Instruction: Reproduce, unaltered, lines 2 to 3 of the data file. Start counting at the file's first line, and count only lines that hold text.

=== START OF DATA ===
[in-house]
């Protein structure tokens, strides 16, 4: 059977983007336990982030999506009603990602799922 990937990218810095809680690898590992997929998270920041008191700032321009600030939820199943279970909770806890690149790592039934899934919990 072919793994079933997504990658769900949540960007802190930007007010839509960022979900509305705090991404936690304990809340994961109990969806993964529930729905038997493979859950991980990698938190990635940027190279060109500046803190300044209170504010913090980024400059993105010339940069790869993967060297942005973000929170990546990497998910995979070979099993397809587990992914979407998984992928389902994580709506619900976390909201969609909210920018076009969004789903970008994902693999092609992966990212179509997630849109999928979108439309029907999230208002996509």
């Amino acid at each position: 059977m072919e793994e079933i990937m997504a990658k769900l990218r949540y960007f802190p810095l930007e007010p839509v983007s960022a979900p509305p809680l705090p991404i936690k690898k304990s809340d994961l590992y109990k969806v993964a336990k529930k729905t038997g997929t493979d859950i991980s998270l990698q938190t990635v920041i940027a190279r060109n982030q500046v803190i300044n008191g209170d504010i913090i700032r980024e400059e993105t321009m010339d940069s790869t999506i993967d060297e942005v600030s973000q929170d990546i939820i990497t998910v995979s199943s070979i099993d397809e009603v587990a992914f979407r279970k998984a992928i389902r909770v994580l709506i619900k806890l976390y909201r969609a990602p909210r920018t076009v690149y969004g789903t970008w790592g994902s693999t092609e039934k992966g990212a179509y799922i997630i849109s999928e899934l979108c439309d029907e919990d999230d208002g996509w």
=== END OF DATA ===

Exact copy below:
């Protein structure tokens, strides 16, 4: 059977983007336990982030999506009603990602799922 990937990218810095809680690898590992997929998270920041008191700032321009600030939820199943279970909770806890690149790592039934899934919990 072919793994079933997504990658769900949540960007802190930007007010839509960022979900509305705090991404936690304990809340994961109990969806993964529930729905038997493979859950991980990698938190990635940027190279060109500046803190300044209170504010913090980024400059993105010339940069790869993967060297942005973000929170990546990497998910995979070979099993397809587990992914979407998984992928389902994580709506619900976390909201969609909210920018076009969004789903970008994902693999092609992966990212179509997630849109999928979108439309029907999230208002996509």
């Amino acid at each position: 059977m072919e793994e079933i990937m997504a990658k769900l990218r949540y960007f802190p810095l930007e007010p839509v983007s960022a979900p509305p809680l705090p991404i936690k690898k304990s809340d994961l590992y109990k969806v993964a336990k529930k729905t038997g997929t493979d859950i991980s998270l990698q938190t990635v920041i940027a190279r060109n982030q500046v803190i300044n008191g209170d504010i913090i700032r980024e400059e993105t321009m010339d940069s790869t999506i993967d060297e942005v600030s973000q929170d990546i939820i990497t998910v995979s199943s070979i099993d397809e009603v587990a992914f979407r279970k998984a992928i389902r909770v994580l709506i619900k806890l976390y909201r969609a990602p909210r920018t076009v690149y969004g789903t970008w790592g994902s693999t092609e039934k992966g990212a179509y799922i997630i849109s999928e899934l979108c439309d029907e919990d999230d208002g996509w």